Digital education success as online courses reach 500,000 users

Online digital skills courses created in partnership with Leeds have seen a massive boost during lockdown.

Digital Skills for the Workplace saw a 2000% increase in enrolment during lockdown

A woman types at a computer in a study space. September 2020.

The Institute of Coding (IoC) has announced the success of online digital skills courses hosted on its FutureLearn platform, created in partnership with the University.

Half a million learners have enrolled on the Digital Skills for the Workplace course collection to date, which is an increase of 2000% since February 2020.

The collection offers 15 different courses on topics such as creating a professional online presence, basic computer programming and communication skills.

Designed for individuals who are looking to learn new skills and enhance their employability, these short courses have a particular focus on digital skills that are essential for the world of work.

Professor Neil Morris, Dean of Digital Education said: “It is fantastic to see these online courses proving so valuable to individuals who will be able to use the knowledge and skills gained to start, or progress, their careers.

“It is particularly pleasing to see these courses reaching, and appealing to, people who have not traditionally engaged with Massive Open Online Courses.

“This is a testament to the teams involved in designing and creating the courses who have used our research in this area to ensure they represent and portray the target audience, and offer engaging, interactive, learning opportunities inclusive to all.”

Professional Impact

The impact these courses could have on learners’ professional lives, especially as the UK recovers from the disruption to employment caused by the Covid-19 pandemic, has also been recognised by the Department for Education, which featured six of the fifteen courses developed by the IoC, FutureLearn and the University of Leeds in its new online platform called The Skills Toolkit.

Minister of State for Digital and Culture, Caroline Dinenage said: “I'm pleased such a diverse group of learners is reaping the benefits of these fantastic courses and I urge anyone looking to improve their digital know-how to sign up.

"Our digital economy can help power the UK's economic recovery from coronavirus and we are determined to make sure everyone can develop the digital skills they need to succeed in the workplace."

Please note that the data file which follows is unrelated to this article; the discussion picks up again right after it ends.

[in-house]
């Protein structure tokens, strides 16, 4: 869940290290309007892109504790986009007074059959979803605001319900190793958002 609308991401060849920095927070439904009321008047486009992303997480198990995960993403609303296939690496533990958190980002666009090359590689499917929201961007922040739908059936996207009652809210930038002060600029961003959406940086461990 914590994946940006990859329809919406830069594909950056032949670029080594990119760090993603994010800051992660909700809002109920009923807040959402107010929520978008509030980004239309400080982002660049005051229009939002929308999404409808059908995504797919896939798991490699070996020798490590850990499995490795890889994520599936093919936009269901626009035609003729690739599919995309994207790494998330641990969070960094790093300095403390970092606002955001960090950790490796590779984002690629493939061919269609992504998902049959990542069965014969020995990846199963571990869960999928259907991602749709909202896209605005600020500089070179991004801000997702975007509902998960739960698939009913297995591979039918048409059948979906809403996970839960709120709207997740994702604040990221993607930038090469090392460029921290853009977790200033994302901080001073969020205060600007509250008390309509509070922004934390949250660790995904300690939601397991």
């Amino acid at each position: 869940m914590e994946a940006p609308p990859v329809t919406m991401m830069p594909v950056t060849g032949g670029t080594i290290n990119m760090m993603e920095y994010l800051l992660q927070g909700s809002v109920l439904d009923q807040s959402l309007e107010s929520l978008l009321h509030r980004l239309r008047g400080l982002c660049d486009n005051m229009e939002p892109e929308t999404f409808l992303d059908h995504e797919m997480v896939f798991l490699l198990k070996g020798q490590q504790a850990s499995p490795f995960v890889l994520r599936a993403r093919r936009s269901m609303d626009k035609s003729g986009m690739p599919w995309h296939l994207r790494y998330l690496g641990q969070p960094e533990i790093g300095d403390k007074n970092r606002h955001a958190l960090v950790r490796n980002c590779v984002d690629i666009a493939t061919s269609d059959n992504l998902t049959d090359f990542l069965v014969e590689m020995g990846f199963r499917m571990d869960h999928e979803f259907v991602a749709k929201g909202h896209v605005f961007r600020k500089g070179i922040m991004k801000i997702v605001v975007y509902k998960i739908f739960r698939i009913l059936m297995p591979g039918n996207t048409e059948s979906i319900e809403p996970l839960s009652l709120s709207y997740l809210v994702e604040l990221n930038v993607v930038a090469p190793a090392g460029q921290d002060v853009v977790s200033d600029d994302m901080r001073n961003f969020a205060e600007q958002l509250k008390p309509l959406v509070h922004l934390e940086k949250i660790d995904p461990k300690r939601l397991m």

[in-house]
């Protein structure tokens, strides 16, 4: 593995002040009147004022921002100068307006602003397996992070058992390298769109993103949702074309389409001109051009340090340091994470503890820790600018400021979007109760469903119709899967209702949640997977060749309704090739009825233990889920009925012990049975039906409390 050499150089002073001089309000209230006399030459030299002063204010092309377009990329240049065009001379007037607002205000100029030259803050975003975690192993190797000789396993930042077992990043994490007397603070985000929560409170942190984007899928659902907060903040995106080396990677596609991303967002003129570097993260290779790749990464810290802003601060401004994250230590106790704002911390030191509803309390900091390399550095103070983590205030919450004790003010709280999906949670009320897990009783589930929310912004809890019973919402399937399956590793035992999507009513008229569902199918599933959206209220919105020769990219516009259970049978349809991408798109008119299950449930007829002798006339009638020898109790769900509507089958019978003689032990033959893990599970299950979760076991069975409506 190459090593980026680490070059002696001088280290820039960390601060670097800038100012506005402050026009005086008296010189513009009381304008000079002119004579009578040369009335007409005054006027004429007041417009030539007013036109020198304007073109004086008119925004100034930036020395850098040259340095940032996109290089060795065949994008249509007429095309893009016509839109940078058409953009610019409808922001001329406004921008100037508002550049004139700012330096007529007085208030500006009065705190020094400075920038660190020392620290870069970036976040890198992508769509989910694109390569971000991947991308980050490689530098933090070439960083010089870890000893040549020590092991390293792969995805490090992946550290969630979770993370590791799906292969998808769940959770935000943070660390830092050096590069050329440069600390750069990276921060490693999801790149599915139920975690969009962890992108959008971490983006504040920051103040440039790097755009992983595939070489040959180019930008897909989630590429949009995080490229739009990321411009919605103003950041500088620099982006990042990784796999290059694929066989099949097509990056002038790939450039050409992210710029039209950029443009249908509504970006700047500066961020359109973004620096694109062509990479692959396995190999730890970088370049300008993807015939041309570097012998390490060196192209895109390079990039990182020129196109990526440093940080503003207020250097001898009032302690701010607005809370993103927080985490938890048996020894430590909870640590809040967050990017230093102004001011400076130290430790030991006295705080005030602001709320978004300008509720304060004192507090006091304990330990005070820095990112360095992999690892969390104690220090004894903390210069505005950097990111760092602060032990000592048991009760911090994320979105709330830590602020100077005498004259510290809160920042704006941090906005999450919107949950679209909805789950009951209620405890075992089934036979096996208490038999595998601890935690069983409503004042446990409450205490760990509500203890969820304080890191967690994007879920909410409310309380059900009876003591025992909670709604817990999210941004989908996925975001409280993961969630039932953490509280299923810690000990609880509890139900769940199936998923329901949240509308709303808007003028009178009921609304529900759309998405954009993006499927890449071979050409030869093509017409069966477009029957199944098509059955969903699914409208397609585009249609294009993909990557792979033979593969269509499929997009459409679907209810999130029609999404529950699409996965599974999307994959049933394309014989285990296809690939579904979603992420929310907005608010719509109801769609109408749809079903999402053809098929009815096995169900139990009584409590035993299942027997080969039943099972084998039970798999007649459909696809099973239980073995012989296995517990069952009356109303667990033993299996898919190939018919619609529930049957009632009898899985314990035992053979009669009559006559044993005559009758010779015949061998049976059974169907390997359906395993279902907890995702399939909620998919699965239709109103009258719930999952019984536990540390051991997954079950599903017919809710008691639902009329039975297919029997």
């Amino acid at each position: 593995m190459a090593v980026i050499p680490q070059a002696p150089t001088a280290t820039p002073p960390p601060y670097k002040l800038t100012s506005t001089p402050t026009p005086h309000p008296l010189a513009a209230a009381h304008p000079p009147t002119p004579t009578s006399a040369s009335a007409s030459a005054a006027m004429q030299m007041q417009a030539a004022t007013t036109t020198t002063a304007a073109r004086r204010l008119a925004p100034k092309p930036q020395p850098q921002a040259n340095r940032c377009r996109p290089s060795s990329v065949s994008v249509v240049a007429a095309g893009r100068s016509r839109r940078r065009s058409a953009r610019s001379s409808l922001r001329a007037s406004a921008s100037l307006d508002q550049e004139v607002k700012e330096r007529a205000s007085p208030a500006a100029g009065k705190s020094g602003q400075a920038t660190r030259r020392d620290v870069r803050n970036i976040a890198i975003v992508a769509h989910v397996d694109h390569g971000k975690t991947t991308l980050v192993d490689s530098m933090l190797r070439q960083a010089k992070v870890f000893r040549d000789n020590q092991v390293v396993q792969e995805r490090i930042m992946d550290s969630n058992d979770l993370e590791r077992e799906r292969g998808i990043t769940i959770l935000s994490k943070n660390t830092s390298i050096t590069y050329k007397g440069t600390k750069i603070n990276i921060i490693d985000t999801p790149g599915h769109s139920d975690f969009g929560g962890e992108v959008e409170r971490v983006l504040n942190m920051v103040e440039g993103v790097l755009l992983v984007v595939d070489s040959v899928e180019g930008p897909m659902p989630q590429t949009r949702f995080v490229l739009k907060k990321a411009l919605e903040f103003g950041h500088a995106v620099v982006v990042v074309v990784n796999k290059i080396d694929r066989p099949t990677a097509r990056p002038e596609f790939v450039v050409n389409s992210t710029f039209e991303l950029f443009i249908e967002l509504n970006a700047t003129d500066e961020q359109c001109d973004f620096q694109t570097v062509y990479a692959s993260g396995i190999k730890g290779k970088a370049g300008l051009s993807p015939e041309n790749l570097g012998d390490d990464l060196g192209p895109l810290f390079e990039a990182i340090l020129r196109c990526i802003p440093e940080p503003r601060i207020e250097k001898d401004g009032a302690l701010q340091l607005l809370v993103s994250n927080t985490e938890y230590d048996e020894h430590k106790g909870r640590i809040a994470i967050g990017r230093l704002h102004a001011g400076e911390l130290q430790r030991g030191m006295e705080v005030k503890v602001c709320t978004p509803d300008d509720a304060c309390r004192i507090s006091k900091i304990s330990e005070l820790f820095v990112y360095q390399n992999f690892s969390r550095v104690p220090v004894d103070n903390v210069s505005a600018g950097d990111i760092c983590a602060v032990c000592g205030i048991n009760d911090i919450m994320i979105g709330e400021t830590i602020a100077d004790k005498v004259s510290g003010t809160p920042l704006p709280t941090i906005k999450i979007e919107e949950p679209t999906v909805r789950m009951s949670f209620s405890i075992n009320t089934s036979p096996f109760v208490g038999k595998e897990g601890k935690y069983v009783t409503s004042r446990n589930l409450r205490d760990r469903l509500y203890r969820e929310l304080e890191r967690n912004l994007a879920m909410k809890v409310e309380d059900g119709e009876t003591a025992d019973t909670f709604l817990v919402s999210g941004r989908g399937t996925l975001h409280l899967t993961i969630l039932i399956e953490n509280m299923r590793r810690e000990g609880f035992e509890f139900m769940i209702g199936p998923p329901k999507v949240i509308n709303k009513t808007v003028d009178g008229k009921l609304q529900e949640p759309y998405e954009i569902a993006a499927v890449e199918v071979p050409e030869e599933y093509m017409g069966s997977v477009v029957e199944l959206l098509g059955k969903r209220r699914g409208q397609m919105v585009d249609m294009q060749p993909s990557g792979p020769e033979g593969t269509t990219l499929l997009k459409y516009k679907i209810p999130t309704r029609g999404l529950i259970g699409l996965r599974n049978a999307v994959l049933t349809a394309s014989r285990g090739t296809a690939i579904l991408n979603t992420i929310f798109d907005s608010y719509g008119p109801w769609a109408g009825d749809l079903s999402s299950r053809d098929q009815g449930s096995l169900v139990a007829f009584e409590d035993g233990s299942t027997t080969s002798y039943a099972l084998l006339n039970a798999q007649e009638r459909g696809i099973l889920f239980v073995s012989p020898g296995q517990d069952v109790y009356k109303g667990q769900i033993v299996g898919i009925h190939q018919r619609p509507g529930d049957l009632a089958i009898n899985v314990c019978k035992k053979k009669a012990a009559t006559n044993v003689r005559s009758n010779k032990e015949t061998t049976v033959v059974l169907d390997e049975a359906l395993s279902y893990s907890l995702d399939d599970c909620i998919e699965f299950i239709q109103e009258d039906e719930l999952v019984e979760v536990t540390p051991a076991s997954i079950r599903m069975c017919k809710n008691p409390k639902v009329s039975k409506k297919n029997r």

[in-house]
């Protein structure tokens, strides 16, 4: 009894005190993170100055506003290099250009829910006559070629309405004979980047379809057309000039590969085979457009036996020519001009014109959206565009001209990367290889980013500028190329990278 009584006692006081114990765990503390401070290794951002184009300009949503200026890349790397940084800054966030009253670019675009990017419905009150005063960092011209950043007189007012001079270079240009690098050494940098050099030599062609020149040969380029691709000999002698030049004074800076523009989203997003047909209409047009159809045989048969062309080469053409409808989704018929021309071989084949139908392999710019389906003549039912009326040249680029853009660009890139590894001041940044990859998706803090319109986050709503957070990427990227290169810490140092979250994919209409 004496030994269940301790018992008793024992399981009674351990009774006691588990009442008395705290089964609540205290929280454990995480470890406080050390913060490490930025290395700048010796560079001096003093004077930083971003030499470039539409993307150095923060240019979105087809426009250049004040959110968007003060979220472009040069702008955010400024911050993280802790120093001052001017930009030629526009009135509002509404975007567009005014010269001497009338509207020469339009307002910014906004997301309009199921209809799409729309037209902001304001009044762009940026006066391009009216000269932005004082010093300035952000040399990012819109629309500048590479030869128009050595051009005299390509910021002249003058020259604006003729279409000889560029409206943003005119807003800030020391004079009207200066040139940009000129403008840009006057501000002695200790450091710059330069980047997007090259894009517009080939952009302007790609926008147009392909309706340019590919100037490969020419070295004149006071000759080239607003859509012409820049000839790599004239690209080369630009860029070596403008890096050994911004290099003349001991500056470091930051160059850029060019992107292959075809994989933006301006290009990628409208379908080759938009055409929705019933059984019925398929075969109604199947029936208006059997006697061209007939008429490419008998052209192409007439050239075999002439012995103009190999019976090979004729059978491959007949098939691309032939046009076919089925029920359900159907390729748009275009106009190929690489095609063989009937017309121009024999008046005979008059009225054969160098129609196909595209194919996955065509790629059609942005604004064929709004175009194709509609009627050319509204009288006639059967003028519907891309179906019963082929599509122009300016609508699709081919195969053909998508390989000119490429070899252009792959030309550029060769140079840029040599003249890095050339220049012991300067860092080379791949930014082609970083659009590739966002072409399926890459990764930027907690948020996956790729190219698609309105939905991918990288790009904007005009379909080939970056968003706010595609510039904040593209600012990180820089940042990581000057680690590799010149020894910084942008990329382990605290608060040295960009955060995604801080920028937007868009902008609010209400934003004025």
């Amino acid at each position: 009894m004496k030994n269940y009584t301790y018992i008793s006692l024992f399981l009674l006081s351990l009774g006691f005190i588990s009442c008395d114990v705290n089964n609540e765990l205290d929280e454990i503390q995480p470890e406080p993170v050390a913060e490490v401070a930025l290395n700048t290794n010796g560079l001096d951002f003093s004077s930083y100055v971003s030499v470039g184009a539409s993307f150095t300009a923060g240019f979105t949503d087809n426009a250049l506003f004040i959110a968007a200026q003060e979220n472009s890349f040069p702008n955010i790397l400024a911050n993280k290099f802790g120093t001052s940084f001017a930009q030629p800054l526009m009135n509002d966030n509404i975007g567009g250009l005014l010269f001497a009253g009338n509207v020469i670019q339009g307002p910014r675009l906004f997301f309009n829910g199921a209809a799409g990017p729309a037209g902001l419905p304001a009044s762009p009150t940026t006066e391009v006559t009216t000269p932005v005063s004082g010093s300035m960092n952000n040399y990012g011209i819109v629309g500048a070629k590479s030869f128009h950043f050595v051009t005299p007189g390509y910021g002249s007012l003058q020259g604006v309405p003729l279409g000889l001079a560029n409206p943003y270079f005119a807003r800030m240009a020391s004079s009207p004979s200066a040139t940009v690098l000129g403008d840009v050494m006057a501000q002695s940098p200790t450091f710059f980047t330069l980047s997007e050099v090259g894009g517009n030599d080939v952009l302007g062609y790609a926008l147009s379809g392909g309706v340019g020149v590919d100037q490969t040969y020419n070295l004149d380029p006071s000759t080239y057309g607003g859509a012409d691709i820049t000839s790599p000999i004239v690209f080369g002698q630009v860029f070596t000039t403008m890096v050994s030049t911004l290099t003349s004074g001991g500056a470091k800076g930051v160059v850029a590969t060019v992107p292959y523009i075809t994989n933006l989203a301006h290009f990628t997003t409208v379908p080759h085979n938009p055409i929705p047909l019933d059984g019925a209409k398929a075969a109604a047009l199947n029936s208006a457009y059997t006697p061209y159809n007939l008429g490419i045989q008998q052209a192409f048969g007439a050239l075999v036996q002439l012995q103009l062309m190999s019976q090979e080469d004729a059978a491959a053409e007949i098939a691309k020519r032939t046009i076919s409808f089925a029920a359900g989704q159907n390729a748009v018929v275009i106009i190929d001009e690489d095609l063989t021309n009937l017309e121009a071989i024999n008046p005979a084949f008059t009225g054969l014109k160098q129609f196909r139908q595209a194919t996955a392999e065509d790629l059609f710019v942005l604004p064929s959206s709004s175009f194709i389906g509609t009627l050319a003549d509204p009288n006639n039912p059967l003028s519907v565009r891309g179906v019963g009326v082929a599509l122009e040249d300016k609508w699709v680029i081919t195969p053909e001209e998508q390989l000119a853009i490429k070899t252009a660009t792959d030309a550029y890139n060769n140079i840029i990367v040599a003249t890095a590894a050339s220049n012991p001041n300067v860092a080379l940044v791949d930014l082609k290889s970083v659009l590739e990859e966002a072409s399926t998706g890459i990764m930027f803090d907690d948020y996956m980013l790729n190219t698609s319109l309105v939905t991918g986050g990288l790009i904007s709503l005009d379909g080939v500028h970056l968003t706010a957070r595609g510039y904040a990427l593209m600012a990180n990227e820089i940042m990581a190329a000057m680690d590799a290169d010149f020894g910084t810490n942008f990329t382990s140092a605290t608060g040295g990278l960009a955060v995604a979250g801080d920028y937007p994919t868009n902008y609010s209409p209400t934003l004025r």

Gillian Keegan, Minister for Apprenticeships and Skills, also praised the courses: “It is wonderful to see so many people from a wide range of backgrounds are engaging with online learning to boost their knowledge. Online courses, such as those on The Skills Toolkit, are an excellent way to gain the vital digital and numeracy skills most valued by employers.

“With 82% of all job openings requiring at least basic digital skills it is more important than ever that people are able to build their confidence and learn the skills they need to succeed.

“I’d encourage anyone looking to learn some new skills or boost their knowledge, from graduates to those already in the workplace, to go online and take advantage of the wide range of free, high-quality courses available.”

Widened Participation

‘Digital Skills for the Workplace’ draws heavily on input from industry experts and, according to the findings of an IoC survey, has proved to be attractive to a wide variety of participants, including:

  • women (47% of surveyed learners are women - a marked improvement from the gender split last year in more traditional digital skill education, where only 16% of computer science graduates were women according to WISE 2019 data),
  • people outside of the traditional university age cohort (more than half of surveyed learners are over the age of 25), and
  • people who are looking for work, as well as those looking to learn new skills in an existing role (19% of surveyed learners are unemployed or looking for work and 48% are working full or part-time or are self-employed).

Participants on the courses have praised the informative nature of the content, as well as the benefits of specific aspects like the peer-review exercises.

People also valued the bite-sized format of the courses and the fact they provided skills that can be added to CVs. 

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